Do you know the difference between massage and massage therapy?
The well-known Swedish massage
(naked, slathered with oil, and receiving a rubdown by a masseuse)
is a relaxing treat, but it does not address the causes of chronic pain.
Bodywork refers to forms of massage therapy that work more deeply and are able to alter and repair the physical body.

Bodywork Massage Therapy

Bodywork after an Injury
Effective Massage Therapies


There is a limit to the repairing and adjusting that a bodyworker can do during each short visit, in addition to imparting body awareness and education: posture, structure, holding patterns, and trapped body parts. Gliding is the glue between sessions that cooks in the bodywork, and has a lot to do with the degree of benefit you receive from bodywork. If you rely solely on a bodyworker to ‘fix’ you, then your pains will keep returning. You risk perpetuating old habits, and arriving at your next appointment in the same condition you were in at the beginning of the previous visit.

Bodywork Massage Therapy after an Injury

Following an injury, physiotherapy focuses directly on the injured part(s). Bodywork focuses on the insidious effects of compensation, with consideration for the injured parts. For example, following a hip or back injury, the neck and shoulders carry an extra load, lifting to take the pressure off the lower body. Working the neck and shoulders can be more beneficial than attempting to work on the recently injured hip or back.

Structural realignment (Rolfing or Hellerwork) can be too intense immediately after a serious injury but can be extremely valuable for ironing out injury-related compensation and holding patterns that the body has developed (often weeks, months, or years after the injury). Help your structural realignment therapist to determine the best course of treatment for you, by informing them of your injuries.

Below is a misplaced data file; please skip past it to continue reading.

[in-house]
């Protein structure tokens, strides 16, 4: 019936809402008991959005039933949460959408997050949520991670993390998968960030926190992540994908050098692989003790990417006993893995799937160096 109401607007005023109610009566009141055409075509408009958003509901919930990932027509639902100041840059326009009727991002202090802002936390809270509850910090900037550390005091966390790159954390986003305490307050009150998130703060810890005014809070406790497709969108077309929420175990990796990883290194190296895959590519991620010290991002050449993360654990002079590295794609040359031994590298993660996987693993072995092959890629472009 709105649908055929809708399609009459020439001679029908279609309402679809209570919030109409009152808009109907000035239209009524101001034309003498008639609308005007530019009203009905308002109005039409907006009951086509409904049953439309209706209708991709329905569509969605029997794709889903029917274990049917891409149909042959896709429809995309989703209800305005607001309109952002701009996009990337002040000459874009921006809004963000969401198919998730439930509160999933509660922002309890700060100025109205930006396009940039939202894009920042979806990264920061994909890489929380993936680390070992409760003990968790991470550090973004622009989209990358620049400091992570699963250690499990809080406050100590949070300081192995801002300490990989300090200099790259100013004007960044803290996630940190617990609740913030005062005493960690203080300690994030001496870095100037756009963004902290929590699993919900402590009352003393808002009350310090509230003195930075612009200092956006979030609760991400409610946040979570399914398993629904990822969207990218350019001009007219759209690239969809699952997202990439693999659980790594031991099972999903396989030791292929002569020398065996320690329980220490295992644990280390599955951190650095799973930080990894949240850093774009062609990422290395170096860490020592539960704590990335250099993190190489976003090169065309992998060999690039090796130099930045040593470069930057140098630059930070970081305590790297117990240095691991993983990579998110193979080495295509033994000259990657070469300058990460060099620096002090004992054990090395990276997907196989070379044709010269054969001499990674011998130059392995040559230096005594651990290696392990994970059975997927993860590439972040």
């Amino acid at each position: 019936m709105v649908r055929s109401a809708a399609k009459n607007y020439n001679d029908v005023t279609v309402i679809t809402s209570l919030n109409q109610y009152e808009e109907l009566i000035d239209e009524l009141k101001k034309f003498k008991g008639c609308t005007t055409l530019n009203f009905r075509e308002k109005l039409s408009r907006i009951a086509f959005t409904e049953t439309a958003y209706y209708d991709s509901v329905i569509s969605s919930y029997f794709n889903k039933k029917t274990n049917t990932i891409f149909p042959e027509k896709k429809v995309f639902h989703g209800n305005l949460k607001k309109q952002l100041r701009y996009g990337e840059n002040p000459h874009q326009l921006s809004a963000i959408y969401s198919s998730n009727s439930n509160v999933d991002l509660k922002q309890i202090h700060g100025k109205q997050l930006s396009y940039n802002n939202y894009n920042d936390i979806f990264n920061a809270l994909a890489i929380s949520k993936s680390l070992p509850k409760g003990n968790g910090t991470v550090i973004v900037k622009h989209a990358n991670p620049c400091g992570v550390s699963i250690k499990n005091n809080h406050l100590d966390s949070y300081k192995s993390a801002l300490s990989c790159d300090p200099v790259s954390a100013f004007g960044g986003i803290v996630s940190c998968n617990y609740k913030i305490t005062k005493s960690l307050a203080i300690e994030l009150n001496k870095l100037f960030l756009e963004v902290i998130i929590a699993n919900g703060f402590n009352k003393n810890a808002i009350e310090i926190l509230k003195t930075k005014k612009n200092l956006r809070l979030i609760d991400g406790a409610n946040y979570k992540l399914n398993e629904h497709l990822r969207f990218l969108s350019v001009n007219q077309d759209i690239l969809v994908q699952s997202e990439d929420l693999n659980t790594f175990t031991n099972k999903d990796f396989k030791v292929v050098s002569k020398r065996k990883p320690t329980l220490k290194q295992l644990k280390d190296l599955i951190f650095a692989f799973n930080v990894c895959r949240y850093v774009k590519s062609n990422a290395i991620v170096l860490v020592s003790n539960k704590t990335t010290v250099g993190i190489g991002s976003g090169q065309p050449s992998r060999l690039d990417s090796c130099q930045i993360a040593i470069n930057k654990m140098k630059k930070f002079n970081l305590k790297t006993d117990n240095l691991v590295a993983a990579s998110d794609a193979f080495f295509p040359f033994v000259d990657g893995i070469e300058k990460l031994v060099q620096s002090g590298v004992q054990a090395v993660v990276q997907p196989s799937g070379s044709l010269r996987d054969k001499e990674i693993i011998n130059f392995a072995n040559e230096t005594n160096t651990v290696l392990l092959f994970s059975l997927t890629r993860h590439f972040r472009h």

When injured groin ligaments affected the use of my legs, the effect of Rolfing my legs was reduced, and the muscles soon tangled again, because of compensation in the groin. Certain parts of my legs did not yield to Rolfing until after the groin had healed.

Effective Bodywork Massage Therapies

Each of the many types of bodywork massage therapies offers unique benefits. Self-massage is effective bodywork that you can give yourself at any time. It is important to go for the type of bodywork that you need, when you need it, and in the order that is most effective. Most of us need several types of bodywork over the course of our lifetime.


Shiatsu is known for its joyful pain (it hurts so good). With the receiver in a relaxed, rag-doll state, and loosely clothed, the therapist applies pressure (instead of needles) to acupuncture points. As with acupuncture, the effects travel through the meridians to unblock stagnant chi (and so relieve pain) in apparently unrelated locations in the body.

Ocean Breathing gives strength to the therapist and establishes a rhythm for the treatment. With no conscious effort, the receiver’s body experiences and remembers the breathing technique. A few minutes of Shiatsu can relieve a headache or other specific problems (for example, stiff neck, shoulder-blade knots); a 1-hour session leaves your entire body limber and supple.


Trager gently shakes, rocks, and rolls the body, subtly freeing it from long-held and unconscious holding patterns. A person with relaxed muscle tissue (as a result of deep tissue work) may still be retaining holding patterns, which Trager addresses.


The gentle touch of a good osteopath might give you the false impression that nothing is happening. Osteopathic adjustment can be relaxing, preventive, and therapeutic all at the same time. You do not need to have anything “wrong” to enjoy the benefits of an osteopathic manipulation of organs, bones, and muscles. Unblocking my meridians, through Shiatsu and self-massage, before and between osteopathic adjustments, seemed to make them even more effective.